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J Immunol. 2016 Feb 15;196(4):1832-41. doi: 10.4049/jimmunol.1500845. Epub 2016 Jan 15.

Potential Role of the Formation of Tunneling Nanotubes in HIV-1 Spread in Macrophages.

Author information

1
Center for AIDS Research, International Research Center for Medical Sciences, Kumamoto University, Kumamoto, Kumamoto 860-0811, Japan;
2
RIKEN Center for Sustainable Resource Science, Wako, Saitama 351-0198, Japan; and.
3
Laboratory for Intestinal Ecosystem, RIKEN Center for Integrative Medical Sciences, Yokohama, Kanagawa 230-0045, Japan.
4
Center for AIDS Research, International Research Center for Medical Sciences, Kumamoto University, Kumamoto, Kumamoto 860-0811, Japan; ssuzu06@kumamoto-u.ac.jp.

Abstract

Tunneling nanotubes (TNTs), the long membrane extensions connecting distant cells, have emerged as a novel form of cell-to-cell communication. However, it is not fully understood how and to what extent TNTs contribute to intercellular spread of pathogens including HIV-1. In this study, we show that HIV-1 promotes TNT formation per se via its protein Nef and a cellular protein M-Sec, which appears to mediate approximately half of viral spread among monocyte-derived macrophages (MDMs). A small compound that inhibits M-Sec-induced TNT formation reduced HIV-1 production by almost half in MDMs. Such inhibition was not observed with Nef-deficient mutant HIV-1 that fails to promote TNT formation and replicates less efficiently than the wild-type HIV-1 in MDMs. The TNT inhibitor-sensitive/Nef-promoting viral production was also observed in a T cell line ectopically expressing M-Sec, but not in another M-Sec(-) T cell line. Our results suggest the importance of TNTs in HIV-1 spread among MDMs and might answer the long-standing question how Nef promotes HIV-1 production in a cell type-specific manner.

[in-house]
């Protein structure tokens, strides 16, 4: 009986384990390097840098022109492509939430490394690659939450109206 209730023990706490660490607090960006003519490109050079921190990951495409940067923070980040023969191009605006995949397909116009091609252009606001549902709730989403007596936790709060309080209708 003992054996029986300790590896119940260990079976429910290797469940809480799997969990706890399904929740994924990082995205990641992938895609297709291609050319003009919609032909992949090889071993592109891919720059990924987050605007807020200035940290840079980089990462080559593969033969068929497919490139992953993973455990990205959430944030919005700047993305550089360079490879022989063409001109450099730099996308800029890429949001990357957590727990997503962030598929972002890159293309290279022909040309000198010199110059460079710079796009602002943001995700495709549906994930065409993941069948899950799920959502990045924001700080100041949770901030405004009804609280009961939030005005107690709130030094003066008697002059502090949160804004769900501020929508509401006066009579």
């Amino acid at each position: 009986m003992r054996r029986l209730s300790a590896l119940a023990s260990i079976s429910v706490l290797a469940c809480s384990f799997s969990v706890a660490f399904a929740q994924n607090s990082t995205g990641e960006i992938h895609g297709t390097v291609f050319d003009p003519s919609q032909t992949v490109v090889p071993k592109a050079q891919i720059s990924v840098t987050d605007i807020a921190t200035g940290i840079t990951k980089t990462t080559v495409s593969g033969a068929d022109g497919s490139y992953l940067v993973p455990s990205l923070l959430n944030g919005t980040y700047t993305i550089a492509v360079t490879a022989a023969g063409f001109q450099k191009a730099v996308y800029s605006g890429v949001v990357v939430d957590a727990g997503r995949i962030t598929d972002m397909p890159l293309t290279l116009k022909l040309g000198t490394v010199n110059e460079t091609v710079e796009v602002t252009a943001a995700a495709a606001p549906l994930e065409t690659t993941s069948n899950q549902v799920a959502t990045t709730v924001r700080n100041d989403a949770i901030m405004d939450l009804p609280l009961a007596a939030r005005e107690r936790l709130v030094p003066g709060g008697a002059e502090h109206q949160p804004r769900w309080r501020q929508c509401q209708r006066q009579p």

PMID:
26773158
DOI:
10.4049/jimmunol.1500845
[Indexed for MEDLINE]
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